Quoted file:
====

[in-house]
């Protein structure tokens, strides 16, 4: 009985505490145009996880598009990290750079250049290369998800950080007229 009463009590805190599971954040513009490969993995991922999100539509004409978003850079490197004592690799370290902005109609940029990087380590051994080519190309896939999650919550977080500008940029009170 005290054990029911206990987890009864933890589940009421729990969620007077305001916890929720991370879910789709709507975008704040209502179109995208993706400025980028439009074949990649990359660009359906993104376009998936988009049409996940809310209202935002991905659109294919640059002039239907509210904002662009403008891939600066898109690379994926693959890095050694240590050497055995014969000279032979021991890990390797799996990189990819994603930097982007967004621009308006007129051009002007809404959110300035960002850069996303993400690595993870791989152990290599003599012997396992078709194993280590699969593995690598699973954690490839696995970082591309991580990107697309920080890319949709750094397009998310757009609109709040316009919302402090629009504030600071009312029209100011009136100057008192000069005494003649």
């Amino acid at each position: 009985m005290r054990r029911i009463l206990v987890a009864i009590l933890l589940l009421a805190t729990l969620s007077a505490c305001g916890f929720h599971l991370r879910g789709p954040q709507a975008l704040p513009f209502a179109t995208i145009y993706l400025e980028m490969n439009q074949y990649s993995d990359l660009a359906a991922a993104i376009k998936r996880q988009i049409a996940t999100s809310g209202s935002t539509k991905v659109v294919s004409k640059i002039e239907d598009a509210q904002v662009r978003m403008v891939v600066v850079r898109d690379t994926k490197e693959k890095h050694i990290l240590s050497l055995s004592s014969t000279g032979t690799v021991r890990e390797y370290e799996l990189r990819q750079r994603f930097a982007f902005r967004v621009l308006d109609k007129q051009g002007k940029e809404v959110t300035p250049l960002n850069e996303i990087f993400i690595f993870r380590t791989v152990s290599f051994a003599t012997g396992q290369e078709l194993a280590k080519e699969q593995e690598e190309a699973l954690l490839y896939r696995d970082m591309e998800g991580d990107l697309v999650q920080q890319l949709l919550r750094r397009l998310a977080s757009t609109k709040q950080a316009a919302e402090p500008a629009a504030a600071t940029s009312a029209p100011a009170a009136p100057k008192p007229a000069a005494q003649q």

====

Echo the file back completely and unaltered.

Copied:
[in-house]
């Protein structure tokens, strides 16, 4: 009985505490145009996880598009990290750079250049290369998800950080007229 009463009590805190599971954040513009490969993995991922999100539509004409978003850079490197004592690799370290902005109609940029990087380590051994080519190309896939999650919550977080500008940029009170 005290054990029911206990987890009864933890589940009421729990969620007077305001916890929720991370879910789709709507975008704040209502179109995208993706400025980028439009074949990649990359660009359906993104376009998936988009049409996940809310209202935002991905659109294919640059002039239907509210904002662009403008891939600066898109690379994926693959890095050694240590050497055995014969000279032979021991890990390797799996990189990819994603930097982007967004621009308006007129051009002007809404959110300035960002850069996303993400690595993870791989152990290599003599012997396992078709194993280590699969593995690598699973954690490839696995970082591309991580990107697309920080890319949709750094397009998310757009609109709040316009919302402090629009504030600071009312029209100011009136100057008192000069005494003649």
């Amino acid at each position: 009985m005290r054990r029911i009463l206990v987890a009864i009590l933890l589940l009421a805190t729990l969620s007077a505490c305001g916890f929720h599971l991370r879910g789709p954040q709507a975008l704040p513009f209502a179109t995208i145009y993706l400025e980028m490969n439009q074949y990649s993995d990359l660009a359906a991922a993104i376009k998936r996880q988009i049409a996940t999100s809310g209202s935002t539509k991905v659109v294919s004409k640059i002039e239907d598009a509210q904002v662009r978003m403008v891939v600066v850079r898109d690379t994926k490197e693959k890095h050694i990290l240590s050497l055995s004592s014969t000279g032979t690799v021991r890990e390797y370290e799996l990189r990819q750079r994603f930097a982007f902005r967004v621009l308006d109609k007129q051009g002007k940029e809404v959110t300035p250049l960002n850069e996303i990087f993400i690595f993870r380590t791989v152990s290599f051994a003599t012997g396992q290369e078709l194993a280590k080519e699969q593995e690598e190309a699973l954690l490839y896939r696995d970082m591309e998800g991580d990107l697309v999650q920080q890319l949709l919550r750094r397009l998310a977080s757009t609109k709040q950080a316009a919302e402090p500008a629009a504030a600071t940029s009312a029209p100011a009170a009136p100057k008192p007229a000069a005494q003649q």